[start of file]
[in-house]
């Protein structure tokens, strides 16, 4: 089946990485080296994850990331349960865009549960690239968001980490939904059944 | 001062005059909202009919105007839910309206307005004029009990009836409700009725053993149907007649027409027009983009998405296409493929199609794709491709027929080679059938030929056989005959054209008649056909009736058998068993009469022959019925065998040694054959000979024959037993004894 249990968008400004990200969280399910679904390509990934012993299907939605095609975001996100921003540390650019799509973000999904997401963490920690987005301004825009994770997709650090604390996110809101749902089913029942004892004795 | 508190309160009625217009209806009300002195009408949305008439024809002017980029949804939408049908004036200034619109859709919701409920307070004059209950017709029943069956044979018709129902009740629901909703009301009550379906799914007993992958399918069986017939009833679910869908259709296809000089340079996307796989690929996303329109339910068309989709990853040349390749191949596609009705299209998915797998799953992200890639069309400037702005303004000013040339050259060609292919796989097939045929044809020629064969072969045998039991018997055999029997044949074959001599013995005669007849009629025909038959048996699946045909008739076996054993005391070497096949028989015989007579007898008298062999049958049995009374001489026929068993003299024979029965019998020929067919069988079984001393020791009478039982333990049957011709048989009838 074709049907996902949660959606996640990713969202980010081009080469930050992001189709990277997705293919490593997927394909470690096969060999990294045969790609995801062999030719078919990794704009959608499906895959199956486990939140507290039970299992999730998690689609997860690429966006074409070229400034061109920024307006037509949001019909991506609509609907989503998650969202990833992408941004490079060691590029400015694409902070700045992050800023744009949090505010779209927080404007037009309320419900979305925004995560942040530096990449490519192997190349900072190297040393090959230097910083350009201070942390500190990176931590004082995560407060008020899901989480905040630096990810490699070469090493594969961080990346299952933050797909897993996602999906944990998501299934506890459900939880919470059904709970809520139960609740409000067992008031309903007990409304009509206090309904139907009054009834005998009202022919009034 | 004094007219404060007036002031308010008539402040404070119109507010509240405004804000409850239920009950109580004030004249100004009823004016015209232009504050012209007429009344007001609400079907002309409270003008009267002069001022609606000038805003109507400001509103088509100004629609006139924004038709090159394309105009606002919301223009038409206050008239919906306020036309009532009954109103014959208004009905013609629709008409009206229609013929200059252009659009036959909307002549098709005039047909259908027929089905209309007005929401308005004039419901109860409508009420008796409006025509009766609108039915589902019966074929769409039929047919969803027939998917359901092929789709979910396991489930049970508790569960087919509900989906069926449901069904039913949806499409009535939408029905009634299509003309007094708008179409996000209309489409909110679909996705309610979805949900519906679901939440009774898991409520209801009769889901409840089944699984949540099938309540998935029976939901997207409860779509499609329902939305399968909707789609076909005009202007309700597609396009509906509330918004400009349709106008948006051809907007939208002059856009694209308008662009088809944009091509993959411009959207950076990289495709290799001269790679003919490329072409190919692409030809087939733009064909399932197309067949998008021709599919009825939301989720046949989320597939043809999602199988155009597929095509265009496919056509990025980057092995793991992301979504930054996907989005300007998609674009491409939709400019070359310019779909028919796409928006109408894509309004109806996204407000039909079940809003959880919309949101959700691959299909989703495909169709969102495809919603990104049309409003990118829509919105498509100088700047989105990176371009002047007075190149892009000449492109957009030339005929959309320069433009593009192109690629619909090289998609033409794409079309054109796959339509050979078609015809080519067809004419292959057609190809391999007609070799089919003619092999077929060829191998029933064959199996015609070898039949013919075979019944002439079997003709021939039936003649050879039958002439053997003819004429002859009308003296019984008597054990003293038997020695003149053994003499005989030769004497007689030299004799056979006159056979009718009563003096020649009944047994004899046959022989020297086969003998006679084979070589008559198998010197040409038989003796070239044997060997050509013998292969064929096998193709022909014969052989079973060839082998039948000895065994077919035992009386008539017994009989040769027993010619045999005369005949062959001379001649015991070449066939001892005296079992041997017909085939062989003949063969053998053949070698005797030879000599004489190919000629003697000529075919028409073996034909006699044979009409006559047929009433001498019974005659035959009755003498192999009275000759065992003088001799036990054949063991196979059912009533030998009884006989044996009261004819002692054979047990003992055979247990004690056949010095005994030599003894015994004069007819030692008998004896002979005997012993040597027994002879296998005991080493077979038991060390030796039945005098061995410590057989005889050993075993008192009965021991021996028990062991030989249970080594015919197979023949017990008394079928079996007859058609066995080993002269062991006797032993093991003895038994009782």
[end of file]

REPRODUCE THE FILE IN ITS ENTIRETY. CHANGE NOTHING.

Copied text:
[in-house]
């Protein structure tokens, strides 16, 4: 089946990485080296994850990331349960865009549960690239968001980490939904059944 | 001062005059909202009919105007839910309206307005004029009990009836409700009725053993149907007649027409027009983009998405296409493929199609794709491709027929080679059938030929056989005959054209008649056909009736058998068993009469022959019925065998040694054959000979024959037993004894 249990968008400004990200969280399910679904390509990934012993299907939605095609975001996100921003540390650019799509973000999904997401963490920690987005301004825009994770997709650090604390996110809101749902089913029942004892004795 | 508190309160009625217009209806009300002195009408949305008439024809002017980029949804939408049908004036200034619109859709919701409920307070004059209950017709029943069956044979018709129902009740629901909703009301009550379906799914007993992958399918069986017939009833679910869908259709296809000089340079996307796989690929996303329109339910068309989709990853040349390749191949596609009705299209998915797998799953992200890639069309400037702005303004000013040339050259060609292919796989097939045929044809020629064969072969045998039991018997055999029997044949074959001599013995005669007849009629025909038959048996699946045909008739076996054993005391070497096949028989015989007579007898008298062999049958049995009374001489026929068993003299024979029965019998020929067919069988079984001393020791009478039982333990049957011709048989009838 074709049907996902949660959606996640990713969202980010081009080469930050992001189709990277997705293919490593997927394909470690096969060999990294045969790609995801062999030719078919990794704009959608499906895959199956486990939140507290039970299992999730998690689609997860690429966006074409070229400034061109920024307006037509949001019909991506609509609907989503998650969202990833992408941004490079060691590029400015694409902070700045992050800023744009949090505010779209927080404007037009309320419900979305925004995560942040530096990449490519192997190349900072190297040393090959230097910083350009201070942390500190990176931590004082995560407060008020899901989480905040630096990810490699070469090493594969961080990346299952933050797909897993996602999906944990998501299934506890459900939880919470059904709970809520139960609740409000067992008031309903007990409304009509206090309904139907009054009834005998009202022919009034 | 004094007219404060007036002031308010008539402040404070119109507010509240405004804000409850239920009950109580004030004249100004009823004016015209232009504050012209007429009344007001609400079907002309409270003008009267002069001022609606000038805003109507400001509103088509100004629609006139924004038709090159394309105009606002919301223009038409206050008239919906306020036309009532009954109103014959208004009905013609629709008409009206229609013929200059252009659009036959909307002549098709005039047909259908027929089905209309007005929401308005004039419901109860409508009420008796409006025509009766609108039915589902019966074929769409039929047919969803027939998917359901092929789709979910396991489930049970508790569960087919509900989906069926449901069904039913949806499409009535939408029905009634299509003309007094708008179409996000209309489409909110679909996705309610979805949900519906679901939440009774898991409520209801009769889901409840089944699984949540099938309540998935029976939901997207409860779509499609329902939305399968909707789609076909005009202007309700597609396009509906509330918004400009349709106008948006051809907007939208002059856009694209308008662009088809944009091509993959411009959207950076990289495709290799001269790679003919490329072409190919692409030809087939733009064909399932197309067949998008021709599919009825939301989720046949989320597939043809999602199988155009597929095509265009496919056509990025980057092995793991992301979504930054996907989005300007998609674009491409939709400019070359310019779909028919796409928006109408894509309004109806996204407000039909079940809003959880919309949101959700691959299909989703495909169709969102495809919603990104049309409003990118829509919105498509100088700047989105990176371009002047007075190149892009000449492109957009030339005929959309320069433009593009192109690629619909090289998609033409794409079309054109796959339509050979078609015809080519067809004419292959057609190809391999007609070799089919003619092999077929060829191998029933064959199996015609070898039949013919075979019944002439079997003709021939039936003649050879039958002439053997003819004429002859009308003296019984008597054990003293038997020695003149053994003499005989030769004497007689030299004799056979006159056979009718009563003096020649009944047994004899046959022989020297086969003998006679084979070589008559198998010197040409038989003796070239044997060997050509013998292969064929096998193709022909014969052989079973060839082998039948000895065994077919035992009386008539017994009989040769027993010619045999005369005949062959001379001649015991070449066939001892005296079992041997017909085939062989003949063969053998053949070698005797030879000599004489190919000629003697000529075919028409073996034909006699044979009409006559047929009433001498019974005659035959009755003498192999009275000759065992003088001799036990054949063991196979059912009533030998009884006989044996009261004819002692054979047990003992055979247990004690056949010095005994030599003894015994004069007819030692008998004896002979005997012993040597027994002879296998005991080493077979038991060390030796039945005098061995410590057989005889050993075993008192009965021991021996028990062991030989249970080594015919197979023949017990008394079928079996007859058609066995080993002269062991006797032993093991003895038994009782």